Shark populations are in decline around the world, some reduced by 50% in the last several decades. While much of that loss is due to illegal fishing and the slaughter of millions of sharks for their fins, there is more to tell. Have you ever heard of shark in your sunscreen?
You Might Be An Accomplice
Even if you don’t eat sharkfin soup you might inadvertently be an accomplice to shark loss. Here’s why:
Some energy drinks, vitamins, lipsticks, lotions and even pet supplements contain shark. You can also find them in leather products and car interiors. Shark is often mislabeled to mislead. This occurs especially often in food where shark has been sold as fish and chips.
Shark oil is also a common additive in dietary supplements, especially omega 3 capsules.
In What do Sharks and Cancer have in common? we focused on how shark cartilage is sold as a health supplement to prevent cancer. These supplements are responsible for the killing of 200,000 sharks per month in U.S. waters alone! And it is proven they have absolutely no medicinal value. (photo – Jones-Shimlock)
Shark In Your Sunscreen? Who Knew!
Many of your beauty products contain shark liver oil. This ingredient is commonly known as “squalene.” <<Click to Tweet>>
Because of It’s lubricating properties, it’s a favored additive in many popular sunscreens, lip glosses, eye makeup, and anti-aging creams.
Although squalene is a natural substance that also occurs in olive oil, wheat germ and sugar cane, for decades the most common and cheapest source has been shark liver oil.
Bloom, a French conservation group, estimates that more than 3 million sharks are fished annually for their liver oil. In 2012, 2,200 tons of shark liver oil was sourced. 90% went to the cosmetic industry.
Rare Deep Sea Sharks At Risk
Rare, deep ocean sharks like basking sharks are especially at risk because they have higher concentrations of liver oil. Depending on the species, its oil can be 20% of its body weight. With a slower life cycle, deep sea sharks reproduce less frequently.
Since these species have been greatly overfished, they are unable to rebound and are frequently found on “threatened or endangered” lists. (photo – basking shark, animals.net)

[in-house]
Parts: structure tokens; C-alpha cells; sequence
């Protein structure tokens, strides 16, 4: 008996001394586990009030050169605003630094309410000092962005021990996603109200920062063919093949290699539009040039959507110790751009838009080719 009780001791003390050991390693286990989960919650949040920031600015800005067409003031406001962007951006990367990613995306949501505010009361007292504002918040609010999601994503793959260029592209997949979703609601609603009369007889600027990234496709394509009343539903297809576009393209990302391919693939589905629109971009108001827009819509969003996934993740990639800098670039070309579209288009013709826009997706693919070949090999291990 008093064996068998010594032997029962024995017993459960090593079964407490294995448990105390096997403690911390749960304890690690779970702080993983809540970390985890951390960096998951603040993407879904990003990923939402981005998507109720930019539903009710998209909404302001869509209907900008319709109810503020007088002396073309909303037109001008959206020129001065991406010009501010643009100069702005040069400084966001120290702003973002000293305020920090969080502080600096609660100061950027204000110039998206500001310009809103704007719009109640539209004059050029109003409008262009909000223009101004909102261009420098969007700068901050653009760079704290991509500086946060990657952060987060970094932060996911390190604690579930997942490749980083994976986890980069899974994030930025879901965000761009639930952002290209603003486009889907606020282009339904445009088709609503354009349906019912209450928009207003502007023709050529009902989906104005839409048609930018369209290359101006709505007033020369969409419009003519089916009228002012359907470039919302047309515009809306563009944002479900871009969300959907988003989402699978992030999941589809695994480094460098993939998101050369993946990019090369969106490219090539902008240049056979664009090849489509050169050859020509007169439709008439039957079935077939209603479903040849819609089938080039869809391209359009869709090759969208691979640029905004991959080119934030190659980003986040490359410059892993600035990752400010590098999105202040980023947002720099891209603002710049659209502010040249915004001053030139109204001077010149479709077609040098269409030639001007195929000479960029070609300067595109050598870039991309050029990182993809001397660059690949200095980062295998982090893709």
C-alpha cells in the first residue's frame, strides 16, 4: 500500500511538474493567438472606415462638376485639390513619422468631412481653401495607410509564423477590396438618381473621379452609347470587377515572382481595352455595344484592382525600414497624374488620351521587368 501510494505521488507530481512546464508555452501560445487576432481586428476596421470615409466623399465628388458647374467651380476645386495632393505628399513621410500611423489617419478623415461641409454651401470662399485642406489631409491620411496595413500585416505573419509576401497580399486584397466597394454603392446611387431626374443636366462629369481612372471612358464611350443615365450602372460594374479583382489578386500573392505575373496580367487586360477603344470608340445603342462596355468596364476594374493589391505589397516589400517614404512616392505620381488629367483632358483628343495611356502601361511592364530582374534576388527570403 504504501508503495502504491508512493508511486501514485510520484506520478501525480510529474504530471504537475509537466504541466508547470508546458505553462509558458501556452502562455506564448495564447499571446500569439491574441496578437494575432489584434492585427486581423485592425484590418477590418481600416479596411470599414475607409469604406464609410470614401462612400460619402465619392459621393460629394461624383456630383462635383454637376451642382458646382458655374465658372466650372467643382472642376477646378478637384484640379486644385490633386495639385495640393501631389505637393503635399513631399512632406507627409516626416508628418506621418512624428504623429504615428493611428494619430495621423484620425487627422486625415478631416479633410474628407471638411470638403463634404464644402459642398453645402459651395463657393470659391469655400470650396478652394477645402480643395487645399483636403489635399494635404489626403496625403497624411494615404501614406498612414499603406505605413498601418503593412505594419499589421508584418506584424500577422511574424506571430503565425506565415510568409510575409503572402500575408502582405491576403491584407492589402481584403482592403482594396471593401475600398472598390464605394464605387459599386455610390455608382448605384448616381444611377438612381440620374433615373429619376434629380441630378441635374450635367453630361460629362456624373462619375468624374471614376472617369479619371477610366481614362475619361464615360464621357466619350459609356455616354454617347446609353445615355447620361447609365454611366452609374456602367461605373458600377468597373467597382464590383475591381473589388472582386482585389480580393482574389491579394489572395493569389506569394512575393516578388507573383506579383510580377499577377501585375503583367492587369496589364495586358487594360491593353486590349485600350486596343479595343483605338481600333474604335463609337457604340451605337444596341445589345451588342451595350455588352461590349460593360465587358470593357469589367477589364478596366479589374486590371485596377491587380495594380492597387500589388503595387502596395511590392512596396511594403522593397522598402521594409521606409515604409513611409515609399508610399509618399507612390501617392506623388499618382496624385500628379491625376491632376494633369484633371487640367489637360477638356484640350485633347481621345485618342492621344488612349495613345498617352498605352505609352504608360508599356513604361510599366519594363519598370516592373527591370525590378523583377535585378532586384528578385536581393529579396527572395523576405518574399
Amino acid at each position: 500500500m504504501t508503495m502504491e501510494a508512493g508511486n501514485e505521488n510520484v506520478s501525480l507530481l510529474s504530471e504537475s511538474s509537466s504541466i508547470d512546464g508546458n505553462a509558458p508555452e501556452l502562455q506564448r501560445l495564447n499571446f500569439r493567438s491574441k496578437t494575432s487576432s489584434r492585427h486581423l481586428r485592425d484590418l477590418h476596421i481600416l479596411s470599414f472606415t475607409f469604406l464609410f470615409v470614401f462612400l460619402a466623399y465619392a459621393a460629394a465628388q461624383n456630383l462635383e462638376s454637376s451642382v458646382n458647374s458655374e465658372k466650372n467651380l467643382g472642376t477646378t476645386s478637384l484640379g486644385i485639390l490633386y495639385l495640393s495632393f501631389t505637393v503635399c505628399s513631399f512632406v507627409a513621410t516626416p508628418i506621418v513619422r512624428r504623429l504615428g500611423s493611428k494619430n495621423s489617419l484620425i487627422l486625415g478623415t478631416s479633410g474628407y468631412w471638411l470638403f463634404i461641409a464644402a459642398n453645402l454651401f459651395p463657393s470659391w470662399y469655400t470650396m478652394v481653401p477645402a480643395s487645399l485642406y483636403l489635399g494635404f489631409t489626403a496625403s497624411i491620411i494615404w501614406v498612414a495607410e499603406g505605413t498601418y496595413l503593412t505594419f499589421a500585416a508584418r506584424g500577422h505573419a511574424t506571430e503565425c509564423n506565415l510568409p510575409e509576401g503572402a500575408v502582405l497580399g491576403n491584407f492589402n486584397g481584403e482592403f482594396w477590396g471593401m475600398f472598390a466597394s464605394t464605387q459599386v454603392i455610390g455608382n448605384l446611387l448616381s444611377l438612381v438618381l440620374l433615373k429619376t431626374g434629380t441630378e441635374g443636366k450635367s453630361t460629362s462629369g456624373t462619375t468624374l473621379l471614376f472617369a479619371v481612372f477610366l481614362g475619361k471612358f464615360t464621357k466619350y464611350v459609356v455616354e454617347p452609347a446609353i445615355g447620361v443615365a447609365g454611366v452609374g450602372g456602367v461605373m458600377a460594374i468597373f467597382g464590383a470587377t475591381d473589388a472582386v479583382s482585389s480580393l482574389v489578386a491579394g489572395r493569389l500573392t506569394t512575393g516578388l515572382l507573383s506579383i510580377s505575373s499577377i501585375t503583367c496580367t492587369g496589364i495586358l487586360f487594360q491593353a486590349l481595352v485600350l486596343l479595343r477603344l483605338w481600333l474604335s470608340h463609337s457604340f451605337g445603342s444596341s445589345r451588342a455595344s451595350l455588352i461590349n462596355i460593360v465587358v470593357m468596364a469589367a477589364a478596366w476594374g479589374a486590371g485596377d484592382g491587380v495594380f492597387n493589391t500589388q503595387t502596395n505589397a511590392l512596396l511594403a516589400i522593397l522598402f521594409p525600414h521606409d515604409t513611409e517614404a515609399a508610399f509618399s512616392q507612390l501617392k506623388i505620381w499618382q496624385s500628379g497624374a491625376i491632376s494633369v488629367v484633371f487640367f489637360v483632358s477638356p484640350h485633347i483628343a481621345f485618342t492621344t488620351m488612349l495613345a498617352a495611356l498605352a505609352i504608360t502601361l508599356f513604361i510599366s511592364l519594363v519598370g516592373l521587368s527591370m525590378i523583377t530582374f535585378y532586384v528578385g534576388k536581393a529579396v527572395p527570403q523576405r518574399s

National Geographic reports that, “of the 60 shark species fished for their oil, 26, including the leafscale gulper shark, are listed as vulnerable to extinction.”
For over a quarter century cosmetic companies have been aware of alternatives to squalene. However, since they are more expensive, squalene continues to be preferred.
Due to increasing public awareness led by an Oceana Campaign, cosmetic companies have been forced to reevaluate their products in light of the true cost to the marine environment. In 2008, Unilever and L’Oreal committed to discontinue squalene and use alternatives for their make-up and moisturizers.
Other cosmetic companies like Estee Lauder have followed their lead. Despite this, animal (shark) squalene continues to be found in many cosmetics and in nearly 50% of cosmetics manufactured in Asia. (art – Lily Williams, lilywilliamsart.com)
Consumers can do more, by checking the ingredients in their cosmetics and let their retailers know that if they contain animal (shark) squalene, that it is unacceptable. See more in premiumbeautynews.com
Whale Sharks Butchered
In a related story, a three-year investigation revealed a factory in southeastern China that is illegally slaughtering about 600 basking sharks and whale sharks every year.
The report from WildLife Risk indicates that this is happening even though whale sharks are a protected species under Chinese and International law.
It is not an easy matter to disguise the butchering of a 10-meter, 20-ton fish x 600. So, we must conclude that this is happening with the knowledge of local Chinese authorities. This raises questions regarding similar factories elsewhere that have not been uncovered.
“If they’re in fact processing 600 a year, that’s pretty horrifying,” says Robert Hueter, director of Shark Research at the Mote Marine Laboratory in Sarasota, Florida. Especially given that the worldwide population numbers in the thousands and is considered “vulnerable.”
Unfortunately, such a large fish is worth a lot, possibly as much as $30,000 each to a poacher. The slaughterhouse will sell the meat for food, the fins for shark fin soup, the oil for fish oil supplements and sunscreens, and the skin for handbags.
It’s almost impossible to imagine these magnificent creatures being slaughtered for handbags.
See Related Blue Ocean Posts on Shark Preservation:
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